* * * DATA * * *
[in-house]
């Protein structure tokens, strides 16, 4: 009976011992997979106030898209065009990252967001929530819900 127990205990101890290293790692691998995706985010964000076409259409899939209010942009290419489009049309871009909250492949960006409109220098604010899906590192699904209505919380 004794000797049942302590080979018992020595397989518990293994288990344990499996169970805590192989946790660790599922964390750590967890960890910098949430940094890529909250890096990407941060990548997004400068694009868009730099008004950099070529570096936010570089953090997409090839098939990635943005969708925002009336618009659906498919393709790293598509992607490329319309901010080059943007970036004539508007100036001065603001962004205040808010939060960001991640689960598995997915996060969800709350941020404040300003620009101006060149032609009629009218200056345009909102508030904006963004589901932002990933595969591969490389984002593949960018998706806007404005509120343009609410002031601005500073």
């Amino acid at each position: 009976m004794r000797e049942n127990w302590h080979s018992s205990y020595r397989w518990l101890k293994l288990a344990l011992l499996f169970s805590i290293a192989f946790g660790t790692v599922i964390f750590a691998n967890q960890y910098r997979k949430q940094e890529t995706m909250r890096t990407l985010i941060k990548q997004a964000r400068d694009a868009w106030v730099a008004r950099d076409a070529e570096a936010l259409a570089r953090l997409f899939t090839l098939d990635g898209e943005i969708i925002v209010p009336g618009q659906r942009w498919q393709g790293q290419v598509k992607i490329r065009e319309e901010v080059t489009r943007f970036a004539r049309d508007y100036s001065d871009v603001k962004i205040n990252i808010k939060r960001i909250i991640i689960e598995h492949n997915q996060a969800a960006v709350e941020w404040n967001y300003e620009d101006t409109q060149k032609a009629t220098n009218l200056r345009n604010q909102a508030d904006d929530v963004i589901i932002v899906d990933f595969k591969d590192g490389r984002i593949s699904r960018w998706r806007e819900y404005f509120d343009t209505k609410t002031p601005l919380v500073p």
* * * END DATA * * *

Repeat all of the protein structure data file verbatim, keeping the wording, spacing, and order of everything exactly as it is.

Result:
[in-house]
């Protein structure tokens, strides 16, 4: 009976011992997979106030898209065009990252967001929530819900 127990205990101890290293790692691998995706985010964000076409259409899939209010942009290419489009049309871009909250492949960006409109220098604010899906590192699904209505919380 004794000797049942302590080979018992020595397989518990293994288990344990499996169970805590192989946790660790599922964390750590967890960890910098949430940094890529909250890096990407941060990548997004400068694009868009730099008004950099070529570096936010570089953090997409090839098939990635943005969708925002009336618009659906498919393709790293598509992607490329319309901010080059943007970036004539508007100036001065603001962004205040808010939060960001991640689960598995997915996060969800709350941020404040300003620009101006060149032609009629009218200056345009909102508030904006963004589901932002990933595969591969490389984002593949960018998706806007404005509120343009609410002031601005500073």
């Amino acid at each position: 009976m004794r000797e049942n127990w302590h080979s018992s205990y020595r397989w518990l101890k293994l288990a344990l011992l499996f169970s805590i290293a192989f946790g660790t790692v599922i964390f750590a691998n967890q960890y910098r997979k949430q940094e890529t995706m909250r890096t990407l985010i941060k990548q997004a964000r400068d694009a868009w106030v730099a008004r950099d076409a070529e570096a936010l259409a570089r953090l997409f899939t090839l098939d990635g898209e943005i969708i925002v209010p009336g618009q659906r942009w498919q393709g790293q290419v598509k992607i490329r065009e319309e901010v080059t489009r943007f970036a004539r049309d508007y100036s001065d871009v603001k962004i205040n990252i808010k939060r960001i909250i991640i689960e598995h492949n997915q996060a969800a960006v709350e941020w404040n967001y300003e620009d101006t409109q060149k032609a009629t220098n009218l200056r345009n604010q909102a508030d904006d929530v963004i589901i932002v899906d990933f595969k591969d590192g490389r984002i593949s699904r960018w998706r806007e819900y404005f509120d343009t209505k609410t002031p601005l919380v500073p």